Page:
johemmant’s story (florescence) a collaboration

This post is a collaborative effort. Johemmant, author of floresence, wrote the wonderfully evocative story accompanying the painting below. Please visit her blog to read many more wonderful and beautiful things.

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johemmant’s story (florescence) - standing in the shadows

(jo’s story)

We were resting after a long day in the fields when the children came running, shouting excitedly of angels and unicorns. We would have thought it a game and sent them away but an elder pointed to the sky silver with cloud and told us to listen to the wind in its lament. We rose then and followed their raggletaggle to the edge of the village where the salt flats begin. And the children were right, these were not figments but the archetypes of our dreams.

I stand at the edge,
a myth sheltering under
my outstretched wings,

their eyes hostile
holding us here though

I have been amongst them
every day, a shifting

shadow, a soft breath
on a tired cheek.

But I see my mistake.
Men do not want proof,

they would rather
have faith.
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My brother and I are the fastest runners and arrive first, laughing but I look over my shoulder and see my father’s face, know at once that he is afraid. I reach for my brother’s hand and draw back.

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This entry was posted in angels, art, collaboration, dreamtime, ecphrasis poetry, florescence, jo, johemment, myths, painting, poetry, standing in the shadows, stories, the writing life. Bookmark the permalink.

8 Responses to johemmant’s story (florescence) a collaboration

  1. janetleigh says:

    Johemment’s words and your gorgeous painting blend together perfectly, Rick. Both imbue beauty on their own, but merge into a larger panoply of images and imaginings. Wonderful! Kudos, and a cartwheel to you both..:)

    Like

  2. rick mobbs says:

    Thanks for the cartwheel, janetleigh. Funny thing is, I am jut returning from leaving notes on your blog. Nice synchronicity.

    Like

  3. janetleigh says:

    You’re kidding, right?! Ha! As they say – ‘great minds’ and all that jazz. But I love synchronicity. Sometimes with a little ESP thrown in for interest..:)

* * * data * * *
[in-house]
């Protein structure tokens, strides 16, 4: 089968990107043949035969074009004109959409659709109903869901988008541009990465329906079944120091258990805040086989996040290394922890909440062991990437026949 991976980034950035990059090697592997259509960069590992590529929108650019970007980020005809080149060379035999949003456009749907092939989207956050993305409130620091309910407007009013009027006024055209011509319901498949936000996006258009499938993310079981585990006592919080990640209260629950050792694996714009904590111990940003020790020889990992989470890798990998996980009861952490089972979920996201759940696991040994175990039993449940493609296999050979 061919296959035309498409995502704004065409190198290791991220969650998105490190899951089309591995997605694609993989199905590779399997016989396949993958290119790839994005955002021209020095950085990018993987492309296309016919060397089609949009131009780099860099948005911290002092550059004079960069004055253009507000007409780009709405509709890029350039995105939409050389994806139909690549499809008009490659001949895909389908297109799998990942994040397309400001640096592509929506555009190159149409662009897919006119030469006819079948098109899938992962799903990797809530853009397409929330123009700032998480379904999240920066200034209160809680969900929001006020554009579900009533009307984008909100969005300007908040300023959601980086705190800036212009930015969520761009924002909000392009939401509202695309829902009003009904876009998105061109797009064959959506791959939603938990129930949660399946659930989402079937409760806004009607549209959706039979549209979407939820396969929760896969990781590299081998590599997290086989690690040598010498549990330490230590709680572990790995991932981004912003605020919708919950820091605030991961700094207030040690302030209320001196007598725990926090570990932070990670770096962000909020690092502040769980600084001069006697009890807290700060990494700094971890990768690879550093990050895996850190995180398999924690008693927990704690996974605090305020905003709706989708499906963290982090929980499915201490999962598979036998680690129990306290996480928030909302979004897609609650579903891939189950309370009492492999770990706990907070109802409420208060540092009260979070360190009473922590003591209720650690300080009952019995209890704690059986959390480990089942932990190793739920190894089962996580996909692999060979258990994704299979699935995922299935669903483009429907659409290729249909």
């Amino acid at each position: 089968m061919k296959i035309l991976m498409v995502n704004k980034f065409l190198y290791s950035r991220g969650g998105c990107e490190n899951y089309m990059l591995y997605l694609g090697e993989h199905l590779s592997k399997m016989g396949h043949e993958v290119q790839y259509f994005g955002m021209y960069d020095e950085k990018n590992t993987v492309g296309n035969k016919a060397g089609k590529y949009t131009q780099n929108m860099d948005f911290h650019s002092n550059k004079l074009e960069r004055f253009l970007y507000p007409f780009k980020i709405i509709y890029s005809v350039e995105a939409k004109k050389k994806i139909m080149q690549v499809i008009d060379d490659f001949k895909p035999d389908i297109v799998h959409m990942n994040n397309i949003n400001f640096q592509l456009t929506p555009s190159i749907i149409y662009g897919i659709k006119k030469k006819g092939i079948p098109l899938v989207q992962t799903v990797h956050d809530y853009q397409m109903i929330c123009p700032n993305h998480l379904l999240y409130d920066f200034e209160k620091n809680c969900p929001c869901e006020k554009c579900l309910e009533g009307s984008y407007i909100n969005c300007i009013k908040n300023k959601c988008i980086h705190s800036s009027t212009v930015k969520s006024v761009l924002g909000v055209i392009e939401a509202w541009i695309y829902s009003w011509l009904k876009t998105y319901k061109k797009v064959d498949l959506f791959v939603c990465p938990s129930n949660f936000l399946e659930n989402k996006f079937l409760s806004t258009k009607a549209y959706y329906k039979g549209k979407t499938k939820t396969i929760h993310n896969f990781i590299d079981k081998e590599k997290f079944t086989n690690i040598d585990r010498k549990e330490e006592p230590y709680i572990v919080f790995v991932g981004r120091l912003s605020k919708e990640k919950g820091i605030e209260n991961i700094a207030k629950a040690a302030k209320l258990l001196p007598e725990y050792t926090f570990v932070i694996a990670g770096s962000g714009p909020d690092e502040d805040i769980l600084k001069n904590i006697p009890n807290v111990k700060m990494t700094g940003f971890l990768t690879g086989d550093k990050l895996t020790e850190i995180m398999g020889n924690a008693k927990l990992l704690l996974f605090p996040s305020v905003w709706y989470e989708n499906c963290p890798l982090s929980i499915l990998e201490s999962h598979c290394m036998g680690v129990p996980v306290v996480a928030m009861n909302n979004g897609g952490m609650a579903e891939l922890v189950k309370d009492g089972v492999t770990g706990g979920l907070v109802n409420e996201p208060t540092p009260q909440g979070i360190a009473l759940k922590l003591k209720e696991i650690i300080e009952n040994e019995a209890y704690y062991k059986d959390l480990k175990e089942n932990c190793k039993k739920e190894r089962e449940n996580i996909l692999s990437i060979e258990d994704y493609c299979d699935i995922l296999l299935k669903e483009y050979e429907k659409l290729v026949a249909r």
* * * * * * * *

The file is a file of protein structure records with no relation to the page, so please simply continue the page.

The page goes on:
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  4. Paul says:

    Holey mackeral, I read the story and saw the painting seperately and here they are together, they are bnoth wonderful, but I am cofused as to my present location, haha, rage on,

    Like

  5. ozymandiaz says:

    I didn’t see the unicorne until she said unicorn and now I see unicorn. Damn, missed that. The best art is often that way, is it not? Evertime you look at it something different. Jo’s strory drew well from the colors presented. I like very much. Very foreboding.

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  6. rick mobbs says:

    Heck, Oz, I didn’t see the unicorn either. She hit it right on. Your poem is of a different ilk but also draws well from the images and colors and to me the the two are kindred spirits with, as I said on another page, kindred admonitions. Here is the link to our collaborative effort.

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  7. Childlife says:

    Hi Rick ~ I saw your note at my place and realized I never finished my comment over here (I live a bit of a distracted life – LOL! Sorry…)

    Jo’s poem was my first glimpse of your work, and it’s just lovely! I particularly liked this painting. I said this over at Jo’s place, but looking at this painting was like an instant childhood flashback to hours spent curled up reading L’Engle (most likely due to the winged unicorn). I love the dream-like colors and textures you chose… perfect for this painting. Puts that little question in your mind of ‘did I really see what I thought I saw, or did I merely imagine it?’ Beautiful!

    Like

  8. rick mobbs says:

    childlife, I am glad the painting could speak to you in that way. And I am a fan of L’Engle, too… I sometimes think I am just recasting the stories I soaked up as a child…

    Like

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